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Comment & Response |

Patient-Centered Decisions in Primary Care—Reply

Floyd J. Fowler Jr, PhD1,2; Bethany S. Gerstein, BA1; Michael J. Barry, MD1
[+] Author Affiliations
1Informed Medical Decisions Foundation, Boston, Massachusetts
2Center for Survey Research, University of Massachusetts, Boston
JAMA Intern Med. 2014;174(3):475. doi:10.1001/jamainternmed.2013.12843.
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In Reply It was good to read the comments of Symvoulakis and colleagues about our recent article on how decisions are made.1 To inform and involve patients in medical decisions is a goal that is valued to varying degrees around the world. It also poses major challenges for health care clinicians around the world, perhaps most acutely in primary care. The writers provide a good list of the problems: the wide variety of medical problems seen in primary care, lack of skills or practice in doing shared decision making, and physicians’ concerns that patients will not do something that they think is medically valuable. It will take some adjusting for physicians to feel comfortable when patients do not make the decisions they would recommend. However, as the writers state: “…striving toward a well-informed and actively involved patient…should become a priority for any health care reform to succeed over time.” We could not agree more.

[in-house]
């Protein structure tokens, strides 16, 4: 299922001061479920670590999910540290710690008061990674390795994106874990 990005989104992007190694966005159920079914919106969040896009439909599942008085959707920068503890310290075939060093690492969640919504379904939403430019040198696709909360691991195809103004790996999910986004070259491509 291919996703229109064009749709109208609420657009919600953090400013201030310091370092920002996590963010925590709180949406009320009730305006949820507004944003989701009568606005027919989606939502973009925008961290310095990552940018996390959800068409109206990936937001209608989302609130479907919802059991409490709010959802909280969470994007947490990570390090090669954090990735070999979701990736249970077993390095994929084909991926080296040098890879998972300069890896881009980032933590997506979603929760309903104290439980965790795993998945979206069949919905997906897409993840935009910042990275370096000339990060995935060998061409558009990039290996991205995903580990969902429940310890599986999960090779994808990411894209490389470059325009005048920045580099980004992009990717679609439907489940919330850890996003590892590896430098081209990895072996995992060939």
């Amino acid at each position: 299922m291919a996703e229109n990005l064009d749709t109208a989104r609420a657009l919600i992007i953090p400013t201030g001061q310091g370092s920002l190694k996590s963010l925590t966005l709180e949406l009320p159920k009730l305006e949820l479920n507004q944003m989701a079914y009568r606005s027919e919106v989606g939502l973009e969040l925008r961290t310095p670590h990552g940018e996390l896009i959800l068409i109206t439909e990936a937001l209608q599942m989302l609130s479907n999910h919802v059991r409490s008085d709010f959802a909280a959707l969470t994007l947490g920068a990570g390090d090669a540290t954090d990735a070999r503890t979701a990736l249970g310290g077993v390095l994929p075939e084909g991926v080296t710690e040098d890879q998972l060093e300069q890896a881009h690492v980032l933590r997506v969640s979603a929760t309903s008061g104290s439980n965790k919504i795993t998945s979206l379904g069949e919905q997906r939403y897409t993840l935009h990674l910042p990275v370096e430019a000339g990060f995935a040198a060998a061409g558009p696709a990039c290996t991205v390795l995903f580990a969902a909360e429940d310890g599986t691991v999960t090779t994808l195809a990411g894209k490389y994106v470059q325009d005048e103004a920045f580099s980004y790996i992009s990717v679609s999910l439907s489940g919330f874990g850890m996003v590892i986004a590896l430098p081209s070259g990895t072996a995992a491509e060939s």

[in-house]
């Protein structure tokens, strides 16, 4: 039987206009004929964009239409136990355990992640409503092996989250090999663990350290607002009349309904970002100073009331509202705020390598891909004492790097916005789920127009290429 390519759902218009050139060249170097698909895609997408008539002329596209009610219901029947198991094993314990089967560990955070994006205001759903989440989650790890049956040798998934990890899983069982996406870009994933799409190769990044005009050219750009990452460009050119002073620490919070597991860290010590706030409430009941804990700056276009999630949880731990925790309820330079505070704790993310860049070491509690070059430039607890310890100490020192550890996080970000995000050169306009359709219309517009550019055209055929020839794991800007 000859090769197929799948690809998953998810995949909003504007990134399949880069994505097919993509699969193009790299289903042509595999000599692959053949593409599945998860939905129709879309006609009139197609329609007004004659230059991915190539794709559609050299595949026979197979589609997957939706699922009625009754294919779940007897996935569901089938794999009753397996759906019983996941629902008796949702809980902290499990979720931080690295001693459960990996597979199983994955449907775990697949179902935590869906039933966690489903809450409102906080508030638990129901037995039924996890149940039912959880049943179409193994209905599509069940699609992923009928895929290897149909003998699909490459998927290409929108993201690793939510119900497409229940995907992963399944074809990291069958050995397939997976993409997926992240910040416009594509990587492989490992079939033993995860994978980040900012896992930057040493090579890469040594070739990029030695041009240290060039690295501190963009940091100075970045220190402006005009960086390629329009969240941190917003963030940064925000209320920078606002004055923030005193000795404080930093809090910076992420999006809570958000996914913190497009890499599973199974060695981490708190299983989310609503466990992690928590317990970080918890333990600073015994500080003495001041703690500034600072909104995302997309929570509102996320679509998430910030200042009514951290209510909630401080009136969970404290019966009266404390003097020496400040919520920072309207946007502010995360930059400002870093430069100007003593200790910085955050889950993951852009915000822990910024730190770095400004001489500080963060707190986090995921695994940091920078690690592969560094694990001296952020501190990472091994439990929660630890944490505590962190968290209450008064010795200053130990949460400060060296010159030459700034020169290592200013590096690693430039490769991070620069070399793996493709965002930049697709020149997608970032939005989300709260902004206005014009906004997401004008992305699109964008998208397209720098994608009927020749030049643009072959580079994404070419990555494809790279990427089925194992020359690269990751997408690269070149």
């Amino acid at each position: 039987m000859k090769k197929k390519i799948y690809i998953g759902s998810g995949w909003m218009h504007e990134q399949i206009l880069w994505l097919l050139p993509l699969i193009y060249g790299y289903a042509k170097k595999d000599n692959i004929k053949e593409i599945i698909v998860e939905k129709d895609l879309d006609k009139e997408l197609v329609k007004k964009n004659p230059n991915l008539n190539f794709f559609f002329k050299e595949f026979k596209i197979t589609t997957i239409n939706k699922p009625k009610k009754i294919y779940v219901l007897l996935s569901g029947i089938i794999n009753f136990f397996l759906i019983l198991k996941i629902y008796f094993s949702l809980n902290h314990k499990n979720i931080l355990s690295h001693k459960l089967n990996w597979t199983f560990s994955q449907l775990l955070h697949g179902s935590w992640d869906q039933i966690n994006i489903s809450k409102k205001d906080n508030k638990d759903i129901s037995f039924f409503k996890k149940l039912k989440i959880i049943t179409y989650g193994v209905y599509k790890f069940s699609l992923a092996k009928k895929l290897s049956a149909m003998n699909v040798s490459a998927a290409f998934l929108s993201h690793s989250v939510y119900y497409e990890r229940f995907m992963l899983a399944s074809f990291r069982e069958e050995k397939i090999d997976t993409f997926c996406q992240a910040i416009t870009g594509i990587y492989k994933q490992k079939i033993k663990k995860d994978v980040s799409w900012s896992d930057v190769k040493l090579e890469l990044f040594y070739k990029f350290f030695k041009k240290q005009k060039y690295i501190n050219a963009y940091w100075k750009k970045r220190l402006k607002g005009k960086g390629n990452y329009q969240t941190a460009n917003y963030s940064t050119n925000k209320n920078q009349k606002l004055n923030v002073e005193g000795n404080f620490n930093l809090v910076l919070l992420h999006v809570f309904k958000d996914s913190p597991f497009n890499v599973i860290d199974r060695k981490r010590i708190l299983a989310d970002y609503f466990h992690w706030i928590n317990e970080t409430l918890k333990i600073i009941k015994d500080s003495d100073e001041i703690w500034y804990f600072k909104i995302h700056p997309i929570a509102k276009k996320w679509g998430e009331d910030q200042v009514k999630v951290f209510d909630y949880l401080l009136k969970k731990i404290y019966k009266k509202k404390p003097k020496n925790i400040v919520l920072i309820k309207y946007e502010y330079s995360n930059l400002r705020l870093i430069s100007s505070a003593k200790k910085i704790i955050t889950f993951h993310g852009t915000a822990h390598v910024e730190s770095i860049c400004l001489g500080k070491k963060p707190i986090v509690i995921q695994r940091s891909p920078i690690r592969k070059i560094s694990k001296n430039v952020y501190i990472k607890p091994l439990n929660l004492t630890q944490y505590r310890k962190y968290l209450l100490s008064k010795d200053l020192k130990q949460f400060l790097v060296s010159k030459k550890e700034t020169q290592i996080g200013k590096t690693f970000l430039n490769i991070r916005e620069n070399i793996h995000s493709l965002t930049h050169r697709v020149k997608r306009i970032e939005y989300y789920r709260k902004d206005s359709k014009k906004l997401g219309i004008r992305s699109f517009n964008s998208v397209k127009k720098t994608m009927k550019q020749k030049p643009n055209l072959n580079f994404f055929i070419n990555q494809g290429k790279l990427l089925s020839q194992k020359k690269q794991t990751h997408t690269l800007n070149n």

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March 1, 2014
Emmanouil K. Symvoulakis, MD, PhD; Dimitrios Anyfantakis, MD, MSc; Adelais Markaki, APRN-BC, PhD
1Private Family Practice Unit in Heraklion, Heraklion, Crete, Greece
2Primary Health Care Centre of Kissamos, Chania, Crete, Greece
3Department of Social Medicine, Faculty of Medicine, University of Crete, Heraklion, Greece
JAMA Intern Med. 2014;174(3):474. doi:10.1001/jamainternmed.2013.12878.
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